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Be careful what you pray for, you might just get it – CTR v Sergi contempt case


The Bombay High Court (Justice G. S. Patel) in CTR Manufacturing Industries Limited (“CTR”) v. Sergi Transformer Explosion Prevention Technologies Private Limited (“Sergi/defendant”), recently dismissed four contempt applications filed by CTR against Sergi in relation to its patent infringement suit. The Court, following the test laid down by the Supreme Court in Food Corporation of India v. Sukh Deo Prasad (2009) 5 SCC 665), held that the power exercised by the Court under Order 39 Rule 2-A (consequences of disobedience or breach of injunction) is punitive in nature and that disobedience of an order must be shown beyond any doubt. Further, the Court is required to read the relief granted in the order strictly and must not construe anything into the order based on inferences or suspicions.

Given that the consequences of contempt can lead to striking out of the defence of a defendant, civil imprisonment and attachment of property, alleged contempt of a Court’s order must be proved beyond reasonable doubt. Consequently, reliefs sought, and prayers made, whether interim or final, must be all encompassing. In the present case, the prayer that was made by CTR was very narrowly worded and relief was granted by the Court in terms of the narrow prayer alone. (and so the biblical saying goes “Be careful what you pray for, you might just get it!”.) Therefore, the defendant’s acts, as explained below, did not strictly fall within the scope of the order and even if they may have, the fact that the matter could not be proved beyond doubt was enough to dismiss the contempt applications. This case stands in contrast to the case of Indresh Shamsunder Advani & Anr. v Karishma Suresh Mahtani & Ors.  (2005 (1) Bom. C. R. 918) (discussed in this case as well) where the prayer was widely worded which resulted in a wider relief and therefore contempt was easier to prove.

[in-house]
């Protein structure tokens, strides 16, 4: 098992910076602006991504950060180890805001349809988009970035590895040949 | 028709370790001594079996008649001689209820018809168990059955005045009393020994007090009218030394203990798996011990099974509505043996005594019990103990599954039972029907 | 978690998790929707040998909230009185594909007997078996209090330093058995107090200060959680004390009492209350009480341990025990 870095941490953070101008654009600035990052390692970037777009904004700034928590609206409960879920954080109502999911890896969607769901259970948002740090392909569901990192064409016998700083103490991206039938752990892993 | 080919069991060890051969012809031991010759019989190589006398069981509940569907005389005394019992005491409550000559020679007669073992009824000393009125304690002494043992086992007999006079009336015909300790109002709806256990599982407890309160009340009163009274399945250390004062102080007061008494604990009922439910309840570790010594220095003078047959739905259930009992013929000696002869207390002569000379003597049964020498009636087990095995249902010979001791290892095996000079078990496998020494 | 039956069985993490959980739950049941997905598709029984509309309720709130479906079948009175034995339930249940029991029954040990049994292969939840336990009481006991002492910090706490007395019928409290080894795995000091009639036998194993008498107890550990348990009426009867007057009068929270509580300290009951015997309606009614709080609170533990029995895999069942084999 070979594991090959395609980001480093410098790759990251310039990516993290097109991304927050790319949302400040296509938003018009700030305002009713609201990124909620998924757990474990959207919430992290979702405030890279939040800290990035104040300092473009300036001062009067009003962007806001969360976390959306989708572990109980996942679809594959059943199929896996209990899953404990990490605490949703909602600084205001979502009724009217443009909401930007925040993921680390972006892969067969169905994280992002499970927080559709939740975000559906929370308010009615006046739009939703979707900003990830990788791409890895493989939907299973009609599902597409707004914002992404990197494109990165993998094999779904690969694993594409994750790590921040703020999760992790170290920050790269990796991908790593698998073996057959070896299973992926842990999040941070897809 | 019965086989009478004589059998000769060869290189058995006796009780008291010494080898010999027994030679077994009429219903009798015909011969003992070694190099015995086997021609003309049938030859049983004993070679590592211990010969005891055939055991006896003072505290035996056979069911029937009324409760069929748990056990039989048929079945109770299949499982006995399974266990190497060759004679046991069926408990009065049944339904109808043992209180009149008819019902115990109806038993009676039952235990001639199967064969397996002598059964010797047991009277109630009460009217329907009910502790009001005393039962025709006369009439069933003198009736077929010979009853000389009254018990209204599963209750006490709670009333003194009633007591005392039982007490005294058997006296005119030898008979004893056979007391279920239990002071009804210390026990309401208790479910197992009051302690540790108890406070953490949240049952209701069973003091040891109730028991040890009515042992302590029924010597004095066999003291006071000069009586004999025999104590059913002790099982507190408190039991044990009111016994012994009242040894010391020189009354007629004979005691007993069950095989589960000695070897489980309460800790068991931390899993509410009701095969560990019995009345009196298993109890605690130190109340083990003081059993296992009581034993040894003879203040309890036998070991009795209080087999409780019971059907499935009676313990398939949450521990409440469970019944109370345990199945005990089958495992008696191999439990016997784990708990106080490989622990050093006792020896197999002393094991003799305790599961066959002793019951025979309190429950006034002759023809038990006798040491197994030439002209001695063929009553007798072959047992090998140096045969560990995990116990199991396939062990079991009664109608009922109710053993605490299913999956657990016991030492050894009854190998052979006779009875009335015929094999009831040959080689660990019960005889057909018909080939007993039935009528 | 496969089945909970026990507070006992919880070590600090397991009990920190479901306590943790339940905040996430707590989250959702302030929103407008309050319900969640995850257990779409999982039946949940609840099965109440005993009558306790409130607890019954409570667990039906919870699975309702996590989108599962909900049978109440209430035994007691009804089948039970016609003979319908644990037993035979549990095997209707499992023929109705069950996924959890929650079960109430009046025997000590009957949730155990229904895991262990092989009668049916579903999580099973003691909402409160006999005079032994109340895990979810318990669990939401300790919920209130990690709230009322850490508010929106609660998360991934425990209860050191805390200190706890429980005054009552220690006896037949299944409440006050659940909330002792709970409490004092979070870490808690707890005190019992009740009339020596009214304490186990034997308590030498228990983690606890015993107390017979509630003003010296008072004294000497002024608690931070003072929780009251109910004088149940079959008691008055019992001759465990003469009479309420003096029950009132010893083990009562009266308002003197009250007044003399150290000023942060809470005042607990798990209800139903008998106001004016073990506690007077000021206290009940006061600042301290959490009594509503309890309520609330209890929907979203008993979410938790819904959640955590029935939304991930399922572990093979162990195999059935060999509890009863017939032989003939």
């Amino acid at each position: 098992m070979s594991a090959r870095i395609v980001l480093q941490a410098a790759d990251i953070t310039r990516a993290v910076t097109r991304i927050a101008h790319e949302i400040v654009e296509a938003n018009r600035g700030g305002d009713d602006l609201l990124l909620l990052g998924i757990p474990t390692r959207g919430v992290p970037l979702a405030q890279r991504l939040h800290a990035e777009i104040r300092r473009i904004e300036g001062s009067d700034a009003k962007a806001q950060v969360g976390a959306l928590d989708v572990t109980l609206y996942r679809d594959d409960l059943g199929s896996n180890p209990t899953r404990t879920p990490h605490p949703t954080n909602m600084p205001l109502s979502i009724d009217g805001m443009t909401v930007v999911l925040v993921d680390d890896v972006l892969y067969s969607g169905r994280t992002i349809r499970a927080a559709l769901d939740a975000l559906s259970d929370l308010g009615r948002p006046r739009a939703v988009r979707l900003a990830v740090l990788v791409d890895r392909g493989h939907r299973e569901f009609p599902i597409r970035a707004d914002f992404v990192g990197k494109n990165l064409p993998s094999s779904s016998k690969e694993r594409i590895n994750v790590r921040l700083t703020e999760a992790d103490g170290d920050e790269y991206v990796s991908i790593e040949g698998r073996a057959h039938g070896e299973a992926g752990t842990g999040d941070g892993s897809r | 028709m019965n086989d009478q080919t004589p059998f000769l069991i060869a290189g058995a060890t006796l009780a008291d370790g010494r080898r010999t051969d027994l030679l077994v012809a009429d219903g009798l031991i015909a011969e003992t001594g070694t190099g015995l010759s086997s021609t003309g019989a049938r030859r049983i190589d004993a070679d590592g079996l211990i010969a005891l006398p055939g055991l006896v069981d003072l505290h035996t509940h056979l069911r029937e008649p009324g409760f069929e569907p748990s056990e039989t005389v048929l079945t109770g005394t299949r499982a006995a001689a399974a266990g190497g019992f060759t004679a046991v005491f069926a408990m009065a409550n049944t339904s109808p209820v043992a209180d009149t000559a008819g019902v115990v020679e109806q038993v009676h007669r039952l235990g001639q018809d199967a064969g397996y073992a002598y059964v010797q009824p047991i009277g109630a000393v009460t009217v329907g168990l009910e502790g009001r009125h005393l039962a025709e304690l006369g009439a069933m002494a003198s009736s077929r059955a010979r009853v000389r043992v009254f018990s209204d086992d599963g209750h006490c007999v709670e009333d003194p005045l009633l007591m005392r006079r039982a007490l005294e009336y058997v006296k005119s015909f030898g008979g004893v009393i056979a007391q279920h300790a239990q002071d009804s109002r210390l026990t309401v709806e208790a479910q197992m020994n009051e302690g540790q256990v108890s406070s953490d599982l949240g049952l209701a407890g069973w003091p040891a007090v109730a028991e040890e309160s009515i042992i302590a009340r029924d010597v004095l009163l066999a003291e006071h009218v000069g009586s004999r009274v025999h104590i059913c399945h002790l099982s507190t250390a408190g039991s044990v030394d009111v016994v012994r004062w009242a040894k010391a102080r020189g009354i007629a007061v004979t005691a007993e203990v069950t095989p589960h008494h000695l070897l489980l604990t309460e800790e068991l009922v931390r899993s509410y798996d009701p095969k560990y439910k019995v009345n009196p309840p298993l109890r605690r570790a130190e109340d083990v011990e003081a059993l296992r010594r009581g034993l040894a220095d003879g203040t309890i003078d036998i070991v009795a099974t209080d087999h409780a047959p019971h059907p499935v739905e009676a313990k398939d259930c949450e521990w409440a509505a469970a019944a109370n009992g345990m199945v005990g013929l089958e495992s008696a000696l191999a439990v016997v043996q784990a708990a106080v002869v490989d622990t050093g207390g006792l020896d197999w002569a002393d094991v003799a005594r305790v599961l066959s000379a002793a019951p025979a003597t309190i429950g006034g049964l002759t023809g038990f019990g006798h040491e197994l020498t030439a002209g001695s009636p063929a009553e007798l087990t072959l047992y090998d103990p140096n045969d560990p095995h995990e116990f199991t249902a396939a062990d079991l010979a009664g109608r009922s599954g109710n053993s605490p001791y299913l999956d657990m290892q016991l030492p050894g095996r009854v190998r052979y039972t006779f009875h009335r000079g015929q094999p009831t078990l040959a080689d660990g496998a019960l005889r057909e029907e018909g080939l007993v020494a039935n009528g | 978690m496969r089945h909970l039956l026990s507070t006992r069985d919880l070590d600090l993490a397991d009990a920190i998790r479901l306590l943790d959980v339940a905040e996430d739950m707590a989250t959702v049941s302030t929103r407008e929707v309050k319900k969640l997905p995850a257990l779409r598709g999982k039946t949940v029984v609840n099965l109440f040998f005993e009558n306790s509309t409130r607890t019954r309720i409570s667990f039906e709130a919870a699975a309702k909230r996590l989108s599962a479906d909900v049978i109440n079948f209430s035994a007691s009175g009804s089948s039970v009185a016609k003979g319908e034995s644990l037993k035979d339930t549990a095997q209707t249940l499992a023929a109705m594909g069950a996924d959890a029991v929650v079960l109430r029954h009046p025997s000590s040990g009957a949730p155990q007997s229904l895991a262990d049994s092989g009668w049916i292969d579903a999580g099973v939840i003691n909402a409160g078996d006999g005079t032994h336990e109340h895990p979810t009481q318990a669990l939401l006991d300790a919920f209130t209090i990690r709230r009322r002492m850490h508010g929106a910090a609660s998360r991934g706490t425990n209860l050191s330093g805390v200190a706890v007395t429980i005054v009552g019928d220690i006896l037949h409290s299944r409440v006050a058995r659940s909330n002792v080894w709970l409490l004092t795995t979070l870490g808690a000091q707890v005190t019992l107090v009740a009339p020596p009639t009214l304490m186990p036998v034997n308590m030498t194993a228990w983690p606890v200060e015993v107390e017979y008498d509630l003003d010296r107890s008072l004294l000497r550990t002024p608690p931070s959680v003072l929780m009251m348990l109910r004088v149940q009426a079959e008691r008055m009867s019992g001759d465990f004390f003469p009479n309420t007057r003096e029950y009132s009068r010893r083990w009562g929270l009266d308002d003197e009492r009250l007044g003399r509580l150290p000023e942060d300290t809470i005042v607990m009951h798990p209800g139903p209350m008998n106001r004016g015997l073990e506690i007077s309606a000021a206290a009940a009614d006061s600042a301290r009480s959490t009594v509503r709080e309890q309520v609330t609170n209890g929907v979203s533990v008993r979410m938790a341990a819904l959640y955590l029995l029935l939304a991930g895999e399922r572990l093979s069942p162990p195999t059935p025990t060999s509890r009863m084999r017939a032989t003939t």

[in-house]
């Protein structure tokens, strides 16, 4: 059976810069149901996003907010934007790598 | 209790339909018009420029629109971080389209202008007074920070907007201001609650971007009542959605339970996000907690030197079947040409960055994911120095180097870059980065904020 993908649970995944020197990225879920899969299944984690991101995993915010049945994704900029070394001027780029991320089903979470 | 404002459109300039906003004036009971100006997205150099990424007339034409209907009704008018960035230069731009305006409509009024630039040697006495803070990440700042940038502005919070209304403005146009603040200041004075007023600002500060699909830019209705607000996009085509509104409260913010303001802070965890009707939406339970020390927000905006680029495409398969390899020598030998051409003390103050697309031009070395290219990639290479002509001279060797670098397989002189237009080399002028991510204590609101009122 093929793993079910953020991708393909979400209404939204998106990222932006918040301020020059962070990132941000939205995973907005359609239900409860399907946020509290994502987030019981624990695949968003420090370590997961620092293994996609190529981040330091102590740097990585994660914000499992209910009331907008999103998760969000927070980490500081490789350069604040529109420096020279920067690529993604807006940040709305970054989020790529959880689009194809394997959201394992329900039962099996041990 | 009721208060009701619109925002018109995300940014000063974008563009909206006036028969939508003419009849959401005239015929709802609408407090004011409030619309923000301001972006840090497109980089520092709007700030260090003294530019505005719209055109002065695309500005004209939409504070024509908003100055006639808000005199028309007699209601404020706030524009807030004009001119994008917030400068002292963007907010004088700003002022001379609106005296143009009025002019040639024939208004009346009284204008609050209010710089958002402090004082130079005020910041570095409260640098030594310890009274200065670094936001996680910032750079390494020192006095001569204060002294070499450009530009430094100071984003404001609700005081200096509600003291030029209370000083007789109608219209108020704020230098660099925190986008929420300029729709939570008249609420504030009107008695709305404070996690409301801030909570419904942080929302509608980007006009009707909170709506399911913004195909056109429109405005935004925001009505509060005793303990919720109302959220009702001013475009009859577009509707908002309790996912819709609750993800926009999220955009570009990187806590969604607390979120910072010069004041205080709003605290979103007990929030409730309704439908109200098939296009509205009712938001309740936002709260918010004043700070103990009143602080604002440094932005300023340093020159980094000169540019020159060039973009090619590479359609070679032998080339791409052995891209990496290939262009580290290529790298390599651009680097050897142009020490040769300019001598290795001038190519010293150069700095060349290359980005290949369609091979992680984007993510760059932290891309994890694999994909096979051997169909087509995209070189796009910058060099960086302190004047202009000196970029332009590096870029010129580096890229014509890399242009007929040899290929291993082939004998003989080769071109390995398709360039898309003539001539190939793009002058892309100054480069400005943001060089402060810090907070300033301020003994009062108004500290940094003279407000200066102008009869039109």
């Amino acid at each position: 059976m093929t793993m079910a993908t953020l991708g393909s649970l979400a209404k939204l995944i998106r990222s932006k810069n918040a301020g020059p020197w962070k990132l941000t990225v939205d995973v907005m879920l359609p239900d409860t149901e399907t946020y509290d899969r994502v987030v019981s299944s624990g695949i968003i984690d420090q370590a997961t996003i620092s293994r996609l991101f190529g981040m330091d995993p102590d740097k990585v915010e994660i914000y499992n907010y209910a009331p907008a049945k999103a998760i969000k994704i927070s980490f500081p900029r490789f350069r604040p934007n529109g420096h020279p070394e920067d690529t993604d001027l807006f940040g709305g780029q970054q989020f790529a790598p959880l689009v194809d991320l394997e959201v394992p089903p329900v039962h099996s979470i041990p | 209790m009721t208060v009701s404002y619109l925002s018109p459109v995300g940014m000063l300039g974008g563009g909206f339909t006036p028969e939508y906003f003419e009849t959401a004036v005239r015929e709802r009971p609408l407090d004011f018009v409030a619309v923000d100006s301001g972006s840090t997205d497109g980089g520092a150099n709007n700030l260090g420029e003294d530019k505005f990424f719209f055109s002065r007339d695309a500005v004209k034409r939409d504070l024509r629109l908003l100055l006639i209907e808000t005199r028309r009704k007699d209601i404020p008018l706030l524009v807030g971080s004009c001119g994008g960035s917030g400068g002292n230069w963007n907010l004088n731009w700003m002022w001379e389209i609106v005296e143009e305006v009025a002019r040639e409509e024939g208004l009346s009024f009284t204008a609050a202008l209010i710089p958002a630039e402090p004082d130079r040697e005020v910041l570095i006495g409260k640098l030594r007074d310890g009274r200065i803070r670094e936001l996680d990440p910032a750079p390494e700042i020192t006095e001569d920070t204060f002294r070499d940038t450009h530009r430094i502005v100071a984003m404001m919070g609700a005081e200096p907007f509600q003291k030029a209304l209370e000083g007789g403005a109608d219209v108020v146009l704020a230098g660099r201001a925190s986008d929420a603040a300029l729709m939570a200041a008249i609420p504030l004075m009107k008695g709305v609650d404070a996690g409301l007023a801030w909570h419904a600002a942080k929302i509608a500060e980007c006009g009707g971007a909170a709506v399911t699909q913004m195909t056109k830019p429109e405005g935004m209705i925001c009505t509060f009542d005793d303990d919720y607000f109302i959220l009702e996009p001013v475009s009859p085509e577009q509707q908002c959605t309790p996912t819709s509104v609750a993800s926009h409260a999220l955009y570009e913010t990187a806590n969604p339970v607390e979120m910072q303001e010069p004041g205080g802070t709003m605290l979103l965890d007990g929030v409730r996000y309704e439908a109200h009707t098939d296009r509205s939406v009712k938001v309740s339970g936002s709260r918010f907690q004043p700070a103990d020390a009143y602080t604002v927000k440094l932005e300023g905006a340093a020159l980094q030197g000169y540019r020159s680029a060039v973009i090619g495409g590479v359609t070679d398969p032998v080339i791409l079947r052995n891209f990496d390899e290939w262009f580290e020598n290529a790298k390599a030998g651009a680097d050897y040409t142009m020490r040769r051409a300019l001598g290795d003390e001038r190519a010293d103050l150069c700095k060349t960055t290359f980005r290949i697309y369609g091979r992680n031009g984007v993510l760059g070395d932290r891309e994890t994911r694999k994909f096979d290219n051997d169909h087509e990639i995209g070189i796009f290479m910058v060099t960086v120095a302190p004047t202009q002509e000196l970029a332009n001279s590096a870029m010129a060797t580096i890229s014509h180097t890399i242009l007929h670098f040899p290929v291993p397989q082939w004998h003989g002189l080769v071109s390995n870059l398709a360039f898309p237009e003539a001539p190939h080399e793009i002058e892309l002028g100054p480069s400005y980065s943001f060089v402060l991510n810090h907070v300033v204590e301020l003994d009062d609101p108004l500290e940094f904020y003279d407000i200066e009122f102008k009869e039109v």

Prashant has written about the patent infringement suit between the parties here. and here.

Background

In the present case, CTR, the plaintiff, filed four notices of motion under Order 39 Rule 2A and 11 of the CPC against Sergi, the defendant, alleging that Sergi was in repeated and continuous breach of the restraint orders passed in the patent infringement suit.  In these application, CTR broadly sought the following reliefs –

  1. An order detaining Sergi’s directors and committing them to civil imprisonment.
  2. An order attaching Sergi’s properties;
  3. An order ‘striking out the defence’ placed by Sergi.

The first two reliefs flow from Order 39 Rule 2A of the CPC which specifically grants the Court the discretion to order attachment of property of the person guilty of breach and also order detention in civil prison. The third relief, the one which was pressed for the most in the present case, flows from Order 39 Rule 11 (Bombay amendment), which allows the court to strike out defences of the party contravening orders of the court.